2002 September - Russian technicians begin construction of Iran's first nuclear reactor at Bushehr despite strong objections from US.

2002 December - The US accuses Iran of seeking to develop a secret nuclear weapons programme and publishes satellite images of two nuclear sites under construction at Natanz and Arak.

2003 February-May - The UN's International Atomic Energy Agency (IAEA) conducts a series of inspections in Iran. The country confirms that there are sites at Natanz and Arak under construction, but insists that these, like Bushehr, are designed solely to provide fuel for future power plants.

2003 June - White House refuses to rule out the "military option" in dealing with Iran after IAEA says Iran "failed to report certain nuclear materials and activities". But IAEA does not declare Iran in breach of Nuclear Non-Proliferation Treaty.

2003 September - Washington says Iran is not complying with non-proliferation accords but agrees to support proposal from Britain, France and Germany to give Iran until end of October fully to disclose nuclear activities and allow surprise inspections.

2003 October-November - Tehran agrees to suspend its uranium enrichment programme and allow tougher UN inspections of its nuclear facilities. An IAEA report says Iran has admitted producing plutonium but adds there is no evidence that it was trying to build an atomic bomb. However, US dismisses the report as "impossible to believe". The IAEA votes to censure Iran but stops short of imposing sanctions.

2003 December - US sends humanitarian aid to Iran after earthquake kills up to 50,000 people in city of Bam. US Deputy Secretary of State Richard Armitage and Iran's permanent envoy to UN, Mohammad Javad Zarif, hold telephone talks in a rare direct contact.

2004 January - President Bush denies that US has changed its policy towards Tehran and says moves to help Iran in the wake of earthquake do not indicate a thaw in relations.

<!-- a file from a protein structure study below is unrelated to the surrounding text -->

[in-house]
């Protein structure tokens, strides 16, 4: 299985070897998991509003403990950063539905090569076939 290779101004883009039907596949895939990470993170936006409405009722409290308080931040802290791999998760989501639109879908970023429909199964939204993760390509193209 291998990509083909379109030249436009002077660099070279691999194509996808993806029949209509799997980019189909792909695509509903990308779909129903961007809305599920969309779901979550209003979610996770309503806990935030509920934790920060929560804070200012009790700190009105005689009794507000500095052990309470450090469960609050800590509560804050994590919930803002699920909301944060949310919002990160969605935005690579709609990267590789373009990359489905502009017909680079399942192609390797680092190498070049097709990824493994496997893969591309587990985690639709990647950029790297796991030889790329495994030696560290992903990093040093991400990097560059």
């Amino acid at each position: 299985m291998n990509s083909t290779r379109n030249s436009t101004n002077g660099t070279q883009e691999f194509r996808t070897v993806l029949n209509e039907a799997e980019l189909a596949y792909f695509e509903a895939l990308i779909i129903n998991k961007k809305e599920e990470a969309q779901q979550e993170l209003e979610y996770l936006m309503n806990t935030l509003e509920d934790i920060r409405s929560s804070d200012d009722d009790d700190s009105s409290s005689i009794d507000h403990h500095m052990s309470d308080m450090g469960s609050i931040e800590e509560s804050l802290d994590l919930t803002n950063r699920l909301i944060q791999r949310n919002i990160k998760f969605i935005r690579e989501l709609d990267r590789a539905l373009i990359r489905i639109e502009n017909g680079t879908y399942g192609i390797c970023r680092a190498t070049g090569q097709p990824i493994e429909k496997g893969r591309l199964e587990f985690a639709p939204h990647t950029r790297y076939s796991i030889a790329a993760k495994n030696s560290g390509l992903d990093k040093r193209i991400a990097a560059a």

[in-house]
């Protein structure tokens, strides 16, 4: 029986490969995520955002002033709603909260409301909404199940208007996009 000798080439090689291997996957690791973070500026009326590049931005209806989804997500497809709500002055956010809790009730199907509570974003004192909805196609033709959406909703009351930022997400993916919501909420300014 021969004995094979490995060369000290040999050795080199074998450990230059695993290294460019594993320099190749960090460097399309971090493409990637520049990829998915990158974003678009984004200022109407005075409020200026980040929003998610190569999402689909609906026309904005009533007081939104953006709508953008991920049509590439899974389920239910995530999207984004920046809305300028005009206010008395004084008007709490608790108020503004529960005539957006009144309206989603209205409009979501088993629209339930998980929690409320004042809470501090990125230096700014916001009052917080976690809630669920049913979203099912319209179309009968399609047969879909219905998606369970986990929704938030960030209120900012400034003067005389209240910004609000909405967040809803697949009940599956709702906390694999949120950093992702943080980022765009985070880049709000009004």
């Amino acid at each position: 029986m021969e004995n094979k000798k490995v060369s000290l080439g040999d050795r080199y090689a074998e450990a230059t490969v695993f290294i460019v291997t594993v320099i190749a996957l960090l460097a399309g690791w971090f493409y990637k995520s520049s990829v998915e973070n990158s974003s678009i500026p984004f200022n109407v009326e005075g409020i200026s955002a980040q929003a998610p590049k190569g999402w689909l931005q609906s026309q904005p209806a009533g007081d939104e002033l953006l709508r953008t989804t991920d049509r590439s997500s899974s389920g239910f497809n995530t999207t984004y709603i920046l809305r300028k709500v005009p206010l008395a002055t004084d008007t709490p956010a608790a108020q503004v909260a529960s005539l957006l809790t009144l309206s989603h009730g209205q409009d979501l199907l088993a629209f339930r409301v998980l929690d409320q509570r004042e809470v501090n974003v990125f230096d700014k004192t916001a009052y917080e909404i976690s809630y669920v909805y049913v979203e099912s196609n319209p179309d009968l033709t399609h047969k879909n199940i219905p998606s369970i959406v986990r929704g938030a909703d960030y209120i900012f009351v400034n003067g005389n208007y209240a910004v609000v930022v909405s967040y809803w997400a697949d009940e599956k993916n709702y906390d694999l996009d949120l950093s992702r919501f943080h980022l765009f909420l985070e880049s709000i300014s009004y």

2004 March - A UN resolution condemns Iran for keeping some of its nuclear activities secret. Iran reacts by banning inspectors from its sites for several weeks.

2004 September - The IAEA passes a resolution giving a November deadline for Iran to suspend uranium enrichment. Iran rejects the call and begins converting raw uranium into gas.

A US nuclear monitor publishes satellite images of an Iranian weapons facility which it says may be involved in work on nuclear arms.

2004 November - Iran agrees to a European offer to suspend uranium enrichment in exchange for trade concessions. At the last minute, Tehran backs down from its demand to exclude some centrifuges from the freeze. The US says it maintains its right to send Iran unilaterally to the UN Security Council if Tehran fails to fulfil its commitment.

2005 January - Europe and Iran begin trade talks. The European trio, France, Germany and the UK, demand Iran stop its uranium enrichment programme permanently.

2005 February - Iranian President Mohammed Khatami says his country will never give up nuclear technology, but stresses it is for peaceful purposes. Russia backs Tehran, and signs a deal to supply fuel to Iran's Bushehr reactor.

New US Secretary of State Condoleezza Rice says attacking Iran is not on the US agenda "at this point in time".

2005 March - President George W Bush signals a major change in policy towards Iran. He says the US will back the negotiation track led by the European trio - EU3 - and offer economic incentives for the Islamic state to give up its alleged nuclear ambitions.

Mr Bush announces the US will lift a decade-long block on Iran's membership of the World Trade Organization, and objections to Tehran obtaining parts for commercial planes.

2005 June - Mahmoud Ahmadinejad, Tehran's ultra-conservative mayor, wins a run-off vote in presidential elections, defeating cleric and former president Hashemi Rafsanjani.

2005 July - The US concludes that President Ahmadinejad was a leader of the group behind the 1979 hostage crisis at its embassy in Tehran, but says it is unsure whether he took an active part in taking Americans prisoner.

2005 August - President George W Bush makes the first of several statements in which he refuses to rule out using force against Iran.